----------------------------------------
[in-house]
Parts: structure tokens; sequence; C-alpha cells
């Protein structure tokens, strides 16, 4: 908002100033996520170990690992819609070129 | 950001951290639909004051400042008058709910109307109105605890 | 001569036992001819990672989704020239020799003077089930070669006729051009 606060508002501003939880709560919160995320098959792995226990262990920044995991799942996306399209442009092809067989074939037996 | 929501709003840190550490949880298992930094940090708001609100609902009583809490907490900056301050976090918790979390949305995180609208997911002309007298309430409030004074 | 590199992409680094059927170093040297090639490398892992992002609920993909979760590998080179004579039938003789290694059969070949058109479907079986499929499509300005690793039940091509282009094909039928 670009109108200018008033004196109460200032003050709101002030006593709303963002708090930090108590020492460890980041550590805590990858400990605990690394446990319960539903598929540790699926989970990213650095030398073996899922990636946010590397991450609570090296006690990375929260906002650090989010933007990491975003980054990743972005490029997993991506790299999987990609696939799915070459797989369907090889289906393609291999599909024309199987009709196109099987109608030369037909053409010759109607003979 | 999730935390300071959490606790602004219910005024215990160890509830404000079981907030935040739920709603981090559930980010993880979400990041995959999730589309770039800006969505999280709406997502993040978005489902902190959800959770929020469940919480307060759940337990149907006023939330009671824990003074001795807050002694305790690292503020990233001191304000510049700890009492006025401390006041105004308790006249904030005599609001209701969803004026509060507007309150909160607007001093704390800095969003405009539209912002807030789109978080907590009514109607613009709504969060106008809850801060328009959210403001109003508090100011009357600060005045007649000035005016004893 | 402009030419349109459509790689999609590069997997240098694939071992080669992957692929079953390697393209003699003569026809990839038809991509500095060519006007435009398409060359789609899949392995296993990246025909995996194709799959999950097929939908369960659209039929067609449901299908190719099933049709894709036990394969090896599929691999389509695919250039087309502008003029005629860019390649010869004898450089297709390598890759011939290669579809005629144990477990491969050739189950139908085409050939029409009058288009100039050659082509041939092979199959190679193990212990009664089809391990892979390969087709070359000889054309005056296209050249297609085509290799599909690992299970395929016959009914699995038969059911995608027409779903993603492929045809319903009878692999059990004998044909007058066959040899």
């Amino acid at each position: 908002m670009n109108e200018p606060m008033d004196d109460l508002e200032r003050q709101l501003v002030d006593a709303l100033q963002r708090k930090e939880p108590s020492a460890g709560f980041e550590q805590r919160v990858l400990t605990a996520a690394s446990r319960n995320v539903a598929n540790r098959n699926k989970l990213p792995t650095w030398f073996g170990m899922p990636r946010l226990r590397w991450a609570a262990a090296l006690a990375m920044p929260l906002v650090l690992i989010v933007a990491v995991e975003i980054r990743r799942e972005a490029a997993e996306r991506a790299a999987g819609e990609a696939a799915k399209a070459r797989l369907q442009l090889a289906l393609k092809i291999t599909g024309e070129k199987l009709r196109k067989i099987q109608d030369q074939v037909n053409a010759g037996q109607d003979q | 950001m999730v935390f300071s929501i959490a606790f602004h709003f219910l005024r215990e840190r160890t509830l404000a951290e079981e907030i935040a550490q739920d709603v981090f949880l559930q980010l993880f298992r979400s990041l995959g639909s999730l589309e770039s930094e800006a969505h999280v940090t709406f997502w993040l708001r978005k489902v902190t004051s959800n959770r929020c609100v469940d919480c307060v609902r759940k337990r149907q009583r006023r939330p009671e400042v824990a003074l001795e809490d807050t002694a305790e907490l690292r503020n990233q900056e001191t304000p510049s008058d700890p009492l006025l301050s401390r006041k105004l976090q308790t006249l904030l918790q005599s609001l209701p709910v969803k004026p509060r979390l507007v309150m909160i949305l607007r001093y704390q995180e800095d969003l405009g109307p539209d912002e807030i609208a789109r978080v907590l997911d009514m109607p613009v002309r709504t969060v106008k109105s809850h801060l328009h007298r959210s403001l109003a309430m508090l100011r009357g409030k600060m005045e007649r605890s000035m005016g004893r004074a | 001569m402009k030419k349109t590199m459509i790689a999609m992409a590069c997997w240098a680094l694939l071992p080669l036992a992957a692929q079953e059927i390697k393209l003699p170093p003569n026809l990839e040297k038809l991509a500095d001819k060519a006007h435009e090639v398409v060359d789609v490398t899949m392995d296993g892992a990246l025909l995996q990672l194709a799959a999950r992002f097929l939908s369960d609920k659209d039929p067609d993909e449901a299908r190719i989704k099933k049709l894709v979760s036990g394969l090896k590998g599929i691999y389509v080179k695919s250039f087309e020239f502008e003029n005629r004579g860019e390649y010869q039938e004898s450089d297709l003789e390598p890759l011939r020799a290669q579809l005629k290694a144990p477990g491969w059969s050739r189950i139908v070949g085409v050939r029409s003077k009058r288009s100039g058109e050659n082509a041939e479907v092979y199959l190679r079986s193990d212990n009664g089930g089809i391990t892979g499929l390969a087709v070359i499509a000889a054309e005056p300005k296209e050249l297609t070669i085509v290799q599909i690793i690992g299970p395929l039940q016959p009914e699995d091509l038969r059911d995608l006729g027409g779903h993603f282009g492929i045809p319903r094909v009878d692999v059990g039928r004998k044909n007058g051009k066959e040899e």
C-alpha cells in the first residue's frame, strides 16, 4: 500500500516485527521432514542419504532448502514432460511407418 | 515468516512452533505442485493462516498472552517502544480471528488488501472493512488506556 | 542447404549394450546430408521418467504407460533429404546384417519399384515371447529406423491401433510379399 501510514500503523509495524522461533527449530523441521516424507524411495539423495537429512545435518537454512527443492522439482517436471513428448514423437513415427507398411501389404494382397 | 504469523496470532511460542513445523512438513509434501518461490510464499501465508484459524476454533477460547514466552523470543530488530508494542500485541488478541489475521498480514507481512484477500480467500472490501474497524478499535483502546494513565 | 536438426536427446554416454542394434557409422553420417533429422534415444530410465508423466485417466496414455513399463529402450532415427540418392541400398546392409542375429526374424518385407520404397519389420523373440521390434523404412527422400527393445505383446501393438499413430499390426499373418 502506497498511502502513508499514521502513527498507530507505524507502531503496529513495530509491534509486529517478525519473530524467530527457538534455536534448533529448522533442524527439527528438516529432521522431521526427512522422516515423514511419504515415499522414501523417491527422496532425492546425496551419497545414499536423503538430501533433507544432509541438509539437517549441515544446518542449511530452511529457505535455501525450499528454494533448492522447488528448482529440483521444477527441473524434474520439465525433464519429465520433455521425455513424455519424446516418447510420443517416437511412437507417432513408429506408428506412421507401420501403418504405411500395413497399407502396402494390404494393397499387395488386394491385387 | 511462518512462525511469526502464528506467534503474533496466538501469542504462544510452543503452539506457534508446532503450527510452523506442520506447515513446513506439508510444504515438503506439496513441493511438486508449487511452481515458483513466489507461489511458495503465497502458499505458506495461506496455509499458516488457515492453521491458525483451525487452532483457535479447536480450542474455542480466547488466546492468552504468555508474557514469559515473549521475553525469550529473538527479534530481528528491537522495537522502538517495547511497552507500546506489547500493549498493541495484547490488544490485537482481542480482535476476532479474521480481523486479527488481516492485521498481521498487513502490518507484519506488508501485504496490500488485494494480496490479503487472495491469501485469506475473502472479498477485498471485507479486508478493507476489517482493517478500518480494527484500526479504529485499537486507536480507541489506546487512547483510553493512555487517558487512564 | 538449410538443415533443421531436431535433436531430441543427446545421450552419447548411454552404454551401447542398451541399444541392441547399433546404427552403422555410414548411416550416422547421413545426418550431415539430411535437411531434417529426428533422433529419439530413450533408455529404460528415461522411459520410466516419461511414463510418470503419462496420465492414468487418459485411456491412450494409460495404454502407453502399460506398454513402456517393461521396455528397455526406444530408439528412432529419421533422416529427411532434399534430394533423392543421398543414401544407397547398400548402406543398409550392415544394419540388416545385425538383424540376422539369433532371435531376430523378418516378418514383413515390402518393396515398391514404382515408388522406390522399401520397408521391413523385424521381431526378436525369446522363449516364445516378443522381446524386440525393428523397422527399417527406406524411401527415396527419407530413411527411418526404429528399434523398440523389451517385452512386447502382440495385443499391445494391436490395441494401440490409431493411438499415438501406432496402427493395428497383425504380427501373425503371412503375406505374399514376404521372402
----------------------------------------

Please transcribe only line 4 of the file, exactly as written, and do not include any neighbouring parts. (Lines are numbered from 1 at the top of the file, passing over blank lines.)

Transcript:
């Amino acid at each position: 908002m670009n109108e200018p606060m008033d004196d109460l508002e200032r003050q709101l501003v002030d006593a709303l100033q963002r708090k930090e939880p108590s020492a460890g709560f980041e550590q805590r919160v990858l400990t605990a996520a690394s446990r319960n995320v539903a598929n540790r098959n699926k989970l990213p792995t650095w030398f073996g170990m899922p990636r946010l226990r590397w991450a609570a262990a090296l006690a990375m920044p929260l906002v650090l690992i989010v933007a990491v995991e975003i980054r990743r799942e972005a490029a997993e996306r991506a790299a999987g819609e990609a696939a799915k399209a070459r797989l369907q442009l090889a289906l393609k092809i291999t599909g024309e070129k199987l009709r196109k067989i099987q109608d030369q074939v037909n053409a010759g037996q109607d003979q | 950001m999730v935390f300071s929501i959490a606790f602004h709003f219910l005024r215990e840190r160890t509830l404000a951290e079981e907030i935040a550490q739920d709603v981090f949880l559930q980010l993880f298992r979400s990041l995959g639909s999730l589309e770039s930094e800006a969505h999280v940090t709406f997502w993040l708001r978005k489902v902190t004051s959800n959770r929020c609100v469940d919480c307060v609902r759940k337990r149907q009583r006023r939330p009671e400042v824990a003074l001795e809490d807050t002694a305790e907490l690292r503020n990233q900056e001191t304000p510049s008058d700890p009492l006025l301050s401390r006041k105004l976090q308790t006249l904030l918790q005599s609001l209701p709910v969803k004026p509060r979390l507007v309150m909160i949305l607007r001093y704390q995180e800095d969003l405009g109307p539209d912002e807030i609208a789109r978080v907590l997911d009514m109607p613009v002309r709504t969060v106008k109105s809850h801060l328009h007298r959210s403001l109003a309430m508090l100011r009357g409030k600060m005045e007649r605890s000035m005016g004893r004074a | 001569m402009k030419k349109t590199m459509i790689a999609m992409a590069c997997w240098a680094l694939l071992p080669l036992a992957a692929q079953e059927i390697k393209l003699p170093p003569n026809l990839e040297k038809l991509a500095d001819k060519a006007h435009e090639v398409v060359d789609v490398t899949m392995d296993g892992a990246l025909l995996q990672l194709a799959a999950r992002f097929l939908s369960d609920k659209d039929p067609d993909e449901a299908r190719i989704k099933k049709l894709v979760s036990g394969l090896k590998g599929i691999y389509v080179k695919s250039f087309e020239f502008e003029n005629r004579g860019e390649y010869q039938e004898s450089d297709l003789e390598p890759l011939r020799a290669q579809l005629k290694a144990p477990g491969w059969s050739r189950i139908v070949g085409v050939r029409s003077k009058r288009s100039g058109e050659n082509a041939e479907v092979y199959l190679r079986s193990d212990n009664g089930g089809i391990t892979g499929l390969a087709v070359i499509a000889a054309e005056p300005k296209e050249l297609t070669i085509v290799q599909i690793i690992g299970p395929l039940q016959p009914e699995d091509l038969r059911d995608l006729g027409g779903h993603f282009g492929i045809p319903r094909v009878d692999v059990g039928r004998k044909n007058g051009k066959e040899e």